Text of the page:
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Glomerular filtration rate, or simply GFR, is a laboratory measurement that allows the general practitioner and nephrologist to assess the functioning of the person's kidneys, and this measure is important for the diagnosis and verification of the stage of kidney disease chronic disease (CKD), which makes the GFR also essential for establishing the best treatment, if necessary.
In order to calculate the glomerular filtration rate, it is necessary to take into account the person's sex, weight and age, since it is normal for the GFR to decrease as the person ages and is not necessarily indicative of injuries or kidney changes.
There are several calculations proposed to determine the glomerular filtration rate, however the most used in clinical practice are those that take into account the amount of creatinine in the blood or the amount of cystatin C, which is the most studied currently, since the amount of creatinine can be influenced by other factors, including diet, it is not, therefore, an appropriate marker for the diagnosis and follow-up of CKD.
How GFR is determined
Glomerular filtration rate is determined in the laboratory through calculations that must take into account mainly the age and gender of the person, as these factors affect the result. However, for GFR to be calculated, a blood sample must be collected so that creatinine or cystatin C can be measured, according to the doctor's recommendation.
Glomerular filtration rate can be calculated taking into account both the creatinine concentration and the cystatin C concentration. factors such as diet, physical activity, inflammatory diseases and amount of muscle mass, and thus does not necessarily represent kidney function.
On the other hand, cystatin C is produced by nucleated cells and is regularly filtered in the kidneys, so the concentration of this substance in the blood is directly related to the GFR, being, therefore, a better marker of the functioning of the kidneys. kidneys.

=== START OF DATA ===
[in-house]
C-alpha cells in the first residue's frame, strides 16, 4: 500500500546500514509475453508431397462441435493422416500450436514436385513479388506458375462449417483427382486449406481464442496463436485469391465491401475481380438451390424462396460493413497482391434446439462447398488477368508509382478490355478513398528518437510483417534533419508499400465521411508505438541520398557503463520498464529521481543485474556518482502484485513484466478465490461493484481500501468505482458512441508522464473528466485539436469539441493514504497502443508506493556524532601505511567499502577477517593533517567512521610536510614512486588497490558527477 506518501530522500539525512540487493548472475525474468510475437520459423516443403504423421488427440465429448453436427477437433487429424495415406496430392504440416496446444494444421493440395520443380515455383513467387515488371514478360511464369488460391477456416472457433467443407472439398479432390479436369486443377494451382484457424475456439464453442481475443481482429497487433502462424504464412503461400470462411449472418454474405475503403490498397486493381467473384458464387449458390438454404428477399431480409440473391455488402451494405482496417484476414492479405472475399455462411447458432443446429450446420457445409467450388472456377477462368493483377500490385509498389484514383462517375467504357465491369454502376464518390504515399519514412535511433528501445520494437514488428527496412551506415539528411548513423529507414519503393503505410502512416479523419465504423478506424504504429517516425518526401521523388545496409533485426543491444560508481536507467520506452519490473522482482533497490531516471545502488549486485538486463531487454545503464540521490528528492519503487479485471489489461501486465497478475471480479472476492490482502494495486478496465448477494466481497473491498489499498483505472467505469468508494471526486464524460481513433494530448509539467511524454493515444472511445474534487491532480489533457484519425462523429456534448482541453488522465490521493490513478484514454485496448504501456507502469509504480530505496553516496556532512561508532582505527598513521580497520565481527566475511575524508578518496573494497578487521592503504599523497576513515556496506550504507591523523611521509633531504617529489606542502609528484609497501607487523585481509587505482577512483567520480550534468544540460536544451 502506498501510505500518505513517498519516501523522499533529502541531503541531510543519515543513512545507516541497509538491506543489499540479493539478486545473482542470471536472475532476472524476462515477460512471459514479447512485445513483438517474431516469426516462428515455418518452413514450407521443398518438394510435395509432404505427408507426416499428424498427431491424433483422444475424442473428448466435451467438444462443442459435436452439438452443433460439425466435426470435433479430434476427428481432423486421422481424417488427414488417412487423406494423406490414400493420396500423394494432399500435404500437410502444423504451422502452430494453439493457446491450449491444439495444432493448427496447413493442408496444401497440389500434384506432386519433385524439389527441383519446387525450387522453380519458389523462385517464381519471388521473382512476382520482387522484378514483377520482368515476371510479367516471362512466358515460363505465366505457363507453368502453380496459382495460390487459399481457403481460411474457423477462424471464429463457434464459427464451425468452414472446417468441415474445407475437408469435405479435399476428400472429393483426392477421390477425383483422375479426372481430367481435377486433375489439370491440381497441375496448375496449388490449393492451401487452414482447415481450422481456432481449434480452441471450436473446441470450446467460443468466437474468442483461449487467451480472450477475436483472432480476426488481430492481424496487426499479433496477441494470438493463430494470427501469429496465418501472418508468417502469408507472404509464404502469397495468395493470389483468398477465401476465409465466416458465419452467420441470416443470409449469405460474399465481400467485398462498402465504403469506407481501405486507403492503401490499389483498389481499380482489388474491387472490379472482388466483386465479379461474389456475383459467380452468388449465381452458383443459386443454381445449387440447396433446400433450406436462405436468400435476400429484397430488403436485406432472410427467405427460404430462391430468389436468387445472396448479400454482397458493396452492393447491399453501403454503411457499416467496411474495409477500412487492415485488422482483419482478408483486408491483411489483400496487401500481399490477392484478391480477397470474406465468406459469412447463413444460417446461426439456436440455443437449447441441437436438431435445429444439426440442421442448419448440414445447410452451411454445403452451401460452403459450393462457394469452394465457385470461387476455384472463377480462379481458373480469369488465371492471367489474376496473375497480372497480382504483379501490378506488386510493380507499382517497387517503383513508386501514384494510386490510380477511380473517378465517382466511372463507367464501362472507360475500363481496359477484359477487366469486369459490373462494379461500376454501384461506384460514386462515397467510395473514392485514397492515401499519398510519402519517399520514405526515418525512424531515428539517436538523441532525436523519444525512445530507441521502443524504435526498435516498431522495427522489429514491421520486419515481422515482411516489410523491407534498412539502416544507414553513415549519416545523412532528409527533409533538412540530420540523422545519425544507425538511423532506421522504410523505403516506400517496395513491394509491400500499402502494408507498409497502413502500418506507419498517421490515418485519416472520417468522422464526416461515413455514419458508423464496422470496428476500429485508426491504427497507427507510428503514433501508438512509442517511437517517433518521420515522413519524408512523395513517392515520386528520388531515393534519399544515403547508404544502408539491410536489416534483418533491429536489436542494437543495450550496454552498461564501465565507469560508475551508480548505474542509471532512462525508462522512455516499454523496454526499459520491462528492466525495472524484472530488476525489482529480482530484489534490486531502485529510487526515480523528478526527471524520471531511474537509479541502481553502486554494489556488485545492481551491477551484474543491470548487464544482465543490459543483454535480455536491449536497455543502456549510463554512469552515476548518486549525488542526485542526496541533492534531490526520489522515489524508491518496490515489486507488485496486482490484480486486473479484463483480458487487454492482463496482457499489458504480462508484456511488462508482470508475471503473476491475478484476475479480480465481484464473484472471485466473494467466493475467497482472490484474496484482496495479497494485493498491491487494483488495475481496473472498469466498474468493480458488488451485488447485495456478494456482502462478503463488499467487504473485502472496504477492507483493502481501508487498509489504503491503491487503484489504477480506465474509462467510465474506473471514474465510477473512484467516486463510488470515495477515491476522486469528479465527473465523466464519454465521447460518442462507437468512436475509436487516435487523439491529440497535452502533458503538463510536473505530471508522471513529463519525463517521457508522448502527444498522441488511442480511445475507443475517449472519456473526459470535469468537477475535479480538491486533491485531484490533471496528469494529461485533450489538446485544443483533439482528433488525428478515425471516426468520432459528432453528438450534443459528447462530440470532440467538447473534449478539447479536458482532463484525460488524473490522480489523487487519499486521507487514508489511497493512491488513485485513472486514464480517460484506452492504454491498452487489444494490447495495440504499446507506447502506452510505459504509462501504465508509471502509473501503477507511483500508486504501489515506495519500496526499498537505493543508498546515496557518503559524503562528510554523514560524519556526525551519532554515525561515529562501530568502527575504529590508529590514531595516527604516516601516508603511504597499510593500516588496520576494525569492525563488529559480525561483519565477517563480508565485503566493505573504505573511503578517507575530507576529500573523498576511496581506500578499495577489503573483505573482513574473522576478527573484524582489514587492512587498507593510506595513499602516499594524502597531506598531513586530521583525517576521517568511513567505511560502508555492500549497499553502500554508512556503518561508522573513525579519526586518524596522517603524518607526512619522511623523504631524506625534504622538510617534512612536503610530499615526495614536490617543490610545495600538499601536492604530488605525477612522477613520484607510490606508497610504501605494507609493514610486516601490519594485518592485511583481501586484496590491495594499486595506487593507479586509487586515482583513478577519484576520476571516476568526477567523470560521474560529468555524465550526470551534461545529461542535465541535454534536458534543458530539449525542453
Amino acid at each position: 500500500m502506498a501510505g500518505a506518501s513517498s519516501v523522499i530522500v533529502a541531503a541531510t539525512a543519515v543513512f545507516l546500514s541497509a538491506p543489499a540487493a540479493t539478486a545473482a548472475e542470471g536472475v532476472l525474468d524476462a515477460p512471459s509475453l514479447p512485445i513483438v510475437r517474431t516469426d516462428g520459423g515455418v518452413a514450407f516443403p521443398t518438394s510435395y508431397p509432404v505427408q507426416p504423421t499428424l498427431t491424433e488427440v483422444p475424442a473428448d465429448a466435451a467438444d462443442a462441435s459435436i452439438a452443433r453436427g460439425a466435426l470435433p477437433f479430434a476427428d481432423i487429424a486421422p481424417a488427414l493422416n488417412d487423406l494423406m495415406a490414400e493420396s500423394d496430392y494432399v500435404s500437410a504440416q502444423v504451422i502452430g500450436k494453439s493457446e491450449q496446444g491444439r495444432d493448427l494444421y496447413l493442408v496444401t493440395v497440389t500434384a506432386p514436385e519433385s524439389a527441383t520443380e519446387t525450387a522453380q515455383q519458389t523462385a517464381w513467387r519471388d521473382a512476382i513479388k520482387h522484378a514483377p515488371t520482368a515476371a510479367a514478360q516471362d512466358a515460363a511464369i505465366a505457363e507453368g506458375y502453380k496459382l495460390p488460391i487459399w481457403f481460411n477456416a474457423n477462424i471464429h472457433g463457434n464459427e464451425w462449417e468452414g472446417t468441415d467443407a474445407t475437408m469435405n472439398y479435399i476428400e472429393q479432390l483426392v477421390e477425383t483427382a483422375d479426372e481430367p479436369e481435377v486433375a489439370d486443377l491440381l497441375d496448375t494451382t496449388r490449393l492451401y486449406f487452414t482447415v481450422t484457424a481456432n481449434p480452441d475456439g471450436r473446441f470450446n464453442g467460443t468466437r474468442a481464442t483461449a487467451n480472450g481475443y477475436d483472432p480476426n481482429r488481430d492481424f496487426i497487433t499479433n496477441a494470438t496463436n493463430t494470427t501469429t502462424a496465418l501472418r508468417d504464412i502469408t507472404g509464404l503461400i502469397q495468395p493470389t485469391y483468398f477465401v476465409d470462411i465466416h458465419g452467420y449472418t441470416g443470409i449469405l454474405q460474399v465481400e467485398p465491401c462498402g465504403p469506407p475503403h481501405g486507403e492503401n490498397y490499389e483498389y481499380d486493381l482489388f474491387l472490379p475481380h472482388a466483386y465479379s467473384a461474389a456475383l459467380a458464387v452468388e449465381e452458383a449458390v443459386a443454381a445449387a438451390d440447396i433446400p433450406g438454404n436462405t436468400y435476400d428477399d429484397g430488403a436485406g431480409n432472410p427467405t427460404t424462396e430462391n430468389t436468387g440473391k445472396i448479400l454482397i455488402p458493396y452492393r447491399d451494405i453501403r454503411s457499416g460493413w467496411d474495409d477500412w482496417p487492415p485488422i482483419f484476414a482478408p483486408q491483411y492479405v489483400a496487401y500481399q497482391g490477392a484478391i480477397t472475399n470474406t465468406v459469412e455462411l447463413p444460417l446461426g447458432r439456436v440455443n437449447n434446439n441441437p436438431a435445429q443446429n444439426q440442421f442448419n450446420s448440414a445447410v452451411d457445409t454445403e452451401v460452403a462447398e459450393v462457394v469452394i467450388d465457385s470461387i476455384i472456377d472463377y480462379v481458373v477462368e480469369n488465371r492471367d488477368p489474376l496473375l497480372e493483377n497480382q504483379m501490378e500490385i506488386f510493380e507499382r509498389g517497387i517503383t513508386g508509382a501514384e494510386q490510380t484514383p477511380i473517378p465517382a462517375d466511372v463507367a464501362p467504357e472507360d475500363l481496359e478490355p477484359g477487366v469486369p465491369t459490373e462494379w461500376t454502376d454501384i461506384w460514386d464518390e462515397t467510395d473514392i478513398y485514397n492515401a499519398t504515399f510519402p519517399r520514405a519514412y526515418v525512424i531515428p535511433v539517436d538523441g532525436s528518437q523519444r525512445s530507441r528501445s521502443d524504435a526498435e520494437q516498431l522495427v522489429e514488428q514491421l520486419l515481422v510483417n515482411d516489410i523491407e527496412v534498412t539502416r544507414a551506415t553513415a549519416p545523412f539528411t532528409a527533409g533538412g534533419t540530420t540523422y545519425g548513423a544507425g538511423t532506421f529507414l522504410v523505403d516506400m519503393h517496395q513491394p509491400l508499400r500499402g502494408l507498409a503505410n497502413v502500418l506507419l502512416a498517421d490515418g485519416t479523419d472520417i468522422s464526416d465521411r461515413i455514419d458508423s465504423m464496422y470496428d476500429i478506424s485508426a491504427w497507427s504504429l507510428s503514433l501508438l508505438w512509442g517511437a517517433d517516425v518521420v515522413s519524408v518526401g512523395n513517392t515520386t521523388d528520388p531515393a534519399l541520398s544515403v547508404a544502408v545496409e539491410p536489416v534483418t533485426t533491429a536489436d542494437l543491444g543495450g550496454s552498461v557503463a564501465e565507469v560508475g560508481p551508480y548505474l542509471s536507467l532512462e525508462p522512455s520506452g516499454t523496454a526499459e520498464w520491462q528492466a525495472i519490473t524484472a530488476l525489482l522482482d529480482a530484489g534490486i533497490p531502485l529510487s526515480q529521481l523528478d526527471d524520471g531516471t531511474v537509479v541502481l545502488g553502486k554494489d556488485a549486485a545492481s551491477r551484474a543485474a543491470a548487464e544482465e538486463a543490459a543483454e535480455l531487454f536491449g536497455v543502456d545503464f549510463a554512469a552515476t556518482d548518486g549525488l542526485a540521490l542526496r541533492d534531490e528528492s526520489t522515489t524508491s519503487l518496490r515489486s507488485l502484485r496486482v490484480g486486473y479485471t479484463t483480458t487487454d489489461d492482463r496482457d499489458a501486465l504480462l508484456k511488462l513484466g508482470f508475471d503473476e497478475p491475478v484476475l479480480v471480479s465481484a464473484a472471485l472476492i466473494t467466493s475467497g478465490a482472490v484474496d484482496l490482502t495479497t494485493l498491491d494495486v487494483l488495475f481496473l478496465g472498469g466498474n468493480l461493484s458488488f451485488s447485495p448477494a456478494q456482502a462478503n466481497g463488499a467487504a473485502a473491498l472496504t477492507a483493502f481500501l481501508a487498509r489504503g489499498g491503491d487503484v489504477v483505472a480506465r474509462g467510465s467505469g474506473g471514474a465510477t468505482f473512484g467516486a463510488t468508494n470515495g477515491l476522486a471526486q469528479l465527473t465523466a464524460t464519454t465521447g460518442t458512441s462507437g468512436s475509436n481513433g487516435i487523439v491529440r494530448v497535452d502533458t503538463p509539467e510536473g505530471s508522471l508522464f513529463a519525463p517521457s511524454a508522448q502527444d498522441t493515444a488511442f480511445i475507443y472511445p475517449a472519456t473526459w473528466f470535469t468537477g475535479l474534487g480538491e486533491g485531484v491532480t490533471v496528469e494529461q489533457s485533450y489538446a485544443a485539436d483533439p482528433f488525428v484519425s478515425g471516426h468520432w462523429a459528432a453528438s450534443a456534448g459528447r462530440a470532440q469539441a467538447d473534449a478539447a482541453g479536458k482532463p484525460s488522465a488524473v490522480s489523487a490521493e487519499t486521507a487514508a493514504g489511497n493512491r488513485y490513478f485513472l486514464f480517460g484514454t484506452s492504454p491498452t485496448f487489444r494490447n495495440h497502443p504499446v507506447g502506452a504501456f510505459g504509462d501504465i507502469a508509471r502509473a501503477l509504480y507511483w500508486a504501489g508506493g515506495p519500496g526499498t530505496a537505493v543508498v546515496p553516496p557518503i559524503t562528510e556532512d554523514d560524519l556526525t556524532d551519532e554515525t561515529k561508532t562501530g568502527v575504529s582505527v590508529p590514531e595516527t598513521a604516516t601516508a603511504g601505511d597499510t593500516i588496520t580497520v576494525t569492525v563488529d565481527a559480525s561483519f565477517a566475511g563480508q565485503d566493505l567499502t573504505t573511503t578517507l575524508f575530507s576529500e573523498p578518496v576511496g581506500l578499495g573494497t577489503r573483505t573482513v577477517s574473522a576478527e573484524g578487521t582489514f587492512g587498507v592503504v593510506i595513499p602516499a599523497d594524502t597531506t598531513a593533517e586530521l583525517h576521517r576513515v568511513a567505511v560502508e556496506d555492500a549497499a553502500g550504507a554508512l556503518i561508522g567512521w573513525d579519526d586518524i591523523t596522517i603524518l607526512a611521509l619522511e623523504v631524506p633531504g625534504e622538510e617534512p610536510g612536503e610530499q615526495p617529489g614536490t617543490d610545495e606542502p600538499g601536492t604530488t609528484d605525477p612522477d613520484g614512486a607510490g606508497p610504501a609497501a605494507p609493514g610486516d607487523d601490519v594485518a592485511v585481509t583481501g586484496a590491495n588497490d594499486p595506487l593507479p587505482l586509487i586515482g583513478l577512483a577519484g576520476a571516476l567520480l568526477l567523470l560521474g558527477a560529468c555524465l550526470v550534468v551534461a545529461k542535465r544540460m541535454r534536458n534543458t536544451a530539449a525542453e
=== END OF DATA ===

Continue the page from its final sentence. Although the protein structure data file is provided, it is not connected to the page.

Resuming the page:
What is it for
The glomerular filtration rate aims to verify the functioning of the kidneys, as it takes into account the dosage of substances that are filtered in the kidneys and are not reabsorbed into the blood, being essentially eliminated in the urine. In the case of creatinine, for example, this protein is filtered by the kidneys and a small amount is reabsorbed into the blood.
However, when there are changes in the kidneys, the filtration process can be altered so that there is less creatinine being filtered by the kidneys, resulting in a higher concentration of creatinine in the blood and a decrease in the filtration rate glomerular.
Normal TFG values
As the glomerular filtration rate can vary according to the gender and age of the person, the GFR values when calculated with creatinine are:
- Normal: greater than or equal to 60 mL/min/1, 73m²;
- Kidney failure: less than 60 mL/min/1, 73m²;
- Severe renal failure or renal failure: when less than 15 mL/min/1, 73m².
According to age, normally the normal GFR values are:
- Between 20 and 29 years: 116 mL/min/1, 73m²;
- Between 30 and 39 years: 107 mL/min/1, 73m²;
- Between 40 and 49 years: 99 mL/min/1, 73m²;
- Between 50 and 59 years: 93 mL/min/1, 73m²;
- Between 60 and 69 years: 85 mL/min/1, 73m²;
- Over 70 years: 75 mL/min/1, 73m².
Furthermore, GFR values may vary according to whether or not the person is of African descent, with values considered normal for both cases above 90 mL/min/1.73m².
The values may vary according to the laboratory, however, when the GFR is lower than the normal reference value for age, the possibility of kidney disease is considered, and other tests are recommended for to complete the diagnosis, such as imaging tests and biopsy. In addition, based on the GFR values obtained, the doctor can verify the stage of the disease and, thus, indicate the most appropriate treatment.